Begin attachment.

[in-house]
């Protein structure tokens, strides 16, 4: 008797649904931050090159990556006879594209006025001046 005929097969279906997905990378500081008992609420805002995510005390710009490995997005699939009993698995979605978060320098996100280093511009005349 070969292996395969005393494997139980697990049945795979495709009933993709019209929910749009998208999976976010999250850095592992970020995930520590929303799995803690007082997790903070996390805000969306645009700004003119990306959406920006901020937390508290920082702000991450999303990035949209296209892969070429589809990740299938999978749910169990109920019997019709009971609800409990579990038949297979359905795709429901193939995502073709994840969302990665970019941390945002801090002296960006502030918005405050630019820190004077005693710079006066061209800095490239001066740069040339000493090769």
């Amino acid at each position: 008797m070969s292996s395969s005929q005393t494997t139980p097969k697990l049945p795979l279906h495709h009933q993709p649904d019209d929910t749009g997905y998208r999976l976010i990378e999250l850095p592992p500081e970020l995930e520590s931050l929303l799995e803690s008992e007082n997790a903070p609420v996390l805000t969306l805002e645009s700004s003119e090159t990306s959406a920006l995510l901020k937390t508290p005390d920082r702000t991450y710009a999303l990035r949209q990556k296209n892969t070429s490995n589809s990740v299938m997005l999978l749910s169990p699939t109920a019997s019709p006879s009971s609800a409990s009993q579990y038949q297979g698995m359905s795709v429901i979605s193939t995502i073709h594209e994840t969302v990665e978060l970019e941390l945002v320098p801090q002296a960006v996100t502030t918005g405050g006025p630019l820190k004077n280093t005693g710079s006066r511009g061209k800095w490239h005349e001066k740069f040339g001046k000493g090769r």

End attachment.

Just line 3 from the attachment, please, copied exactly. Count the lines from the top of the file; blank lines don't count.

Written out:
């Amino acid at each position: 008797m070969s292996s395969s005929q005393t494997t139980p097969k697990l049945p795979l279906h495709h009933q993709p649904d019209d929910t749009g997905y998208r999976l976010i990378e999250l850095p592992p500081e970020l995930e520590s931050l929303l799995e803690s008992e007082n997790a903070p609420v996390l805000t969306l805002e645009s700004s003119e090159t990306s959406a920006l995510l901020k937390t508290p005390d920082r702000t991450y710009a999303l990035r949209q990556k296209n892969t070429s490995n589809s990740v299938m997005l999978l749910s169990p699939t109920a019997s019709p006879s009971s609800a409990s009993q579990y038949q297979g698995m359905s795709v429901i979605s193939t995502i073709h594209e994840t969302v990665e978060l970019e941390l945002v320098p801090q002296a960006v996100t502030t918005g405050g006025p630019l820190k004077n280093t005693g710079s006066r511009g061209k800095w490239h005349e001066k740069f040339g001046k000493g090769r």